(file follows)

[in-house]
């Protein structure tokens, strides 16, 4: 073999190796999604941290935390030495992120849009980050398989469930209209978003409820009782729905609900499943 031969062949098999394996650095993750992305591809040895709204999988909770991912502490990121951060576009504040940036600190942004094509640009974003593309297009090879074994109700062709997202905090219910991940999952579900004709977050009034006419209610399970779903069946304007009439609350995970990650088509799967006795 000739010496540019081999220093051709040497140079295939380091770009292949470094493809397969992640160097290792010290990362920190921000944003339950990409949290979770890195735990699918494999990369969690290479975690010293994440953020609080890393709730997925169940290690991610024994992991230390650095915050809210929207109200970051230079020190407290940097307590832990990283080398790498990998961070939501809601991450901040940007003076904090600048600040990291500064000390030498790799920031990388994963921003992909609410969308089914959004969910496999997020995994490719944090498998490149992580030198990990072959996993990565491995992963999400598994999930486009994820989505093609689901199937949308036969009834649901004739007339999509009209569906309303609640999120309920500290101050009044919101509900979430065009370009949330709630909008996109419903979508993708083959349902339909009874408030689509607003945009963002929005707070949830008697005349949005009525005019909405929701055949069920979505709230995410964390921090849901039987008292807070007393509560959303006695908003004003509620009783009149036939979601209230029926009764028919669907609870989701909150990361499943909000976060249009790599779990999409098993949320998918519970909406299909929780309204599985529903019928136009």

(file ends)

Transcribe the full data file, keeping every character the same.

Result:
[in-house]
């Protein structure tokens, strides 16, 4: 073999190796999604941290935390030495992120849009980050398989469930209209978003409820009782729905609900499943 031969062949098999394996650095993750992305591809040895709204999988909770991912502490990121951060576009504040940036600190942004094509640009974003593309297009090879074994109700062709997202905090219910991940999952579900004709977050009034006419209610399970779903069946304007009439609350995970990650088509799967006795 000739010496540019081999220093051709040497140079295939380091770009292949470094493809397969992640160097290792010290990362920190921000944003339950990409949290979770890195735990699918494999990369969690290479975690010293994440953020609080890393709730997925169940290690991610024994992991230390650095915050809210929207109200970051230079020190407290940097307590832990990283080398790498990998961070939501809601991450901040940007003076904090600048600040990291500064000390030498790799920031990388994963921003992909609410969308089914959004969910496999997020995994490719944090498998490149992580030198990990072959996993990565491995992963999400598994999930486009994820989505093609689901199937949308036969009834649901004739007339999509009209569906309303609640999120309920500290101050009044919101509900979430065009370009949330709630909008996109419903979508993708083959349902339909009874408030689509607003945009963002929005707070949830008697005349949005009525005019909405929701055949069920979505709230995410964390921090849901039987008292807070007393509560959303006695908003004003509620009783009149036939979601209230029926009764028919669907609870989701909150990361499943909000976060249009790599779990999409098993949320998918519970909406299909929780309204599985529903019928136009």